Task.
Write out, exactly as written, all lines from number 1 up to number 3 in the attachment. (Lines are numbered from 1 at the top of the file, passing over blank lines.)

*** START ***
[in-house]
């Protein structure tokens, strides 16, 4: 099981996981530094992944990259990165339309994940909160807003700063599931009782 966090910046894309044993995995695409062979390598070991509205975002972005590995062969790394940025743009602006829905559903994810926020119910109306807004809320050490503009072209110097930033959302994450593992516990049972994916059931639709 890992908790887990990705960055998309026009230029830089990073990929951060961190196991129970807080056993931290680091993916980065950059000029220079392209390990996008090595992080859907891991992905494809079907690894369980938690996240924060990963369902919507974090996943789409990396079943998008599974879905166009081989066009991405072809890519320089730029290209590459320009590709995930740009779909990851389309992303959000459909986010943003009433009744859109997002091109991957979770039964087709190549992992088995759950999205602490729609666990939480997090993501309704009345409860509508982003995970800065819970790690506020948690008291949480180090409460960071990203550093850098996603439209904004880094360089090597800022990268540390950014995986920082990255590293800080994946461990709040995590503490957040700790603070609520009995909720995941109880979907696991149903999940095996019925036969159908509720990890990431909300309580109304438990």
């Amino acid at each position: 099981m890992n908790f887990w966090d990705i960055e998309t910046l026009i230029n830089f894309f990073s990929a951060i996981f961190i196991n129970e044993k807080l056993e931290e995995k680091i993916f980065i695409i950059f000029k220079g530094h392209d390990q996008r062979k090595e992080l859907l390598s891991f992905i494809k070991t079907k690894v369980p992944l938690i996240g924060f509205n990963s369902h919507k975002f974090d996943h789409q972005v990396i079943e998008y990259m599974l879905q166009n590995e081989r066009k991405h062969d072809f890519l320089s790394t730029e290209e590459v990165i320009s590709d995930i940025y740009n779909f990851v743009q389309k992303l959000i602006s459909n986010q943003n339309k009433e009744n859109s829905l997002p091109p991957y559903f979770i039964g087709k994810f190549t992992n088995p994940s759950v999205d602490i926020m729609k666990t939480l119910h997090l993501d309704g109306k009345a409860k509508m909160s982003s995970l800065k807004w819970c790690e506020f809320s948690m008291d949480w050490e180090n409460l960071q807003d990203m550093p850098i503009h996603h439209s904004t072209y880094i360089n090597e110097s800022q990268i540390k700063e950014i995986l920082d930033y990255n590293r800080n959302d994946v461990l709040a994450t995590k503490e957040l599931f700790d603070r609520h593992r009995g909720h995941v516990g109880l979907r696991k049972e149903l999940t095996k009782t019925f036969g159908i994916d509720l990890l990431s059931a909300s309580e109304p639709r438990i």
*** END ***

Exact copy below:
[in-house]
């Protein structure tokens, strides 16, 4: 099981996981530094992944990259990165339309994940909160807003700063599931009782 966090910046894309044993995995695409062979390598070991509205975002972005590995062969790394940025743009602006829905559903994810926020119910109306807004809320050490503009072209110097930033959302994450593992516990049972994916059931639709 890992908790887990990705960055998309026009230029830089990073990929951060961190196991129970807080056993931290680091993916980065950059000029220079392209390990996008090595992080859907891991992905494809079907690894369980938690996240924060990963369902919507974090996943789409990396079943998008599974879905166009081989066009991405072809890519320089730029290209590459320009590709995930740009779909990851389309992303959000459909986010943003009433009744859109997002091109991957979770039964087709190549992992088995759950999205602490729609666990939480997090993501309704009345409860509508982003995970800065819970790690506020948690008291949480180090409460960071990203550093850098996603439209904004880094360089090597800022990268540390950014995986920082990255590293800080994946461990709040995590503490957040700790603070609520009995909720995941109880979907696991149903999940095996019925036969159908509720990890990431909300309580109304438990």
């Amino acid at each position: 099981m890992n908790f887990w966090d990705i960055e998309t910046l026009i230029n830089f894309f990073s990929a951060i996981f961190i196991n129970e044993k807080l056993e931290e995995k680091i993916f980065i695409i950059f000029k220079g530094h392209d390990q996008r062979k090595e992080l859907l390598s891991f992905i494809k070991t079907k690894v369980p992944l938690i996240g924060f509205n990963s369902h919507k975002f974090d996943h789409q972005v990396i079943e998008y990259m599974l879905q166009n590995e081989r066009k991405h062969d072809f890519l320089s790394t730029e290209e590459v990165i320009s590709d995930i940025y740009n779909f990851v743009q389309k992303l959000i602006s459909n986010q943003n339309k009433e009744n859109s829905l997002p091109p991957y559903f979770i039964g087709k994810f190549t992992n088995p994940s759950v999205d602490i926020m729609k666990t939480l119910h997090l993501d309704g109306k009345a409860k509508m909160s982003s995970l800065k807004w819970c790690e506020f809320s948690m008291d949480w050490e180090n409460l960071q807003d990203m550093p850098i503009h996603h439209s904004t072209y880094i360089n090597e110097s800022q990268i540390k700063e950014i995986l920082d930033y990255n590293r800080n959302d994946v461990l709040a994450t995590k503490e957040l599931f700790d603070r609520h593992r009995g909720h995941v516990g109880l979907r696991k049972e149903l999940t095996k009782t019925f036969g159908i994916d509720l990890l990431s059931a909300s309580e109304p639709r438990i």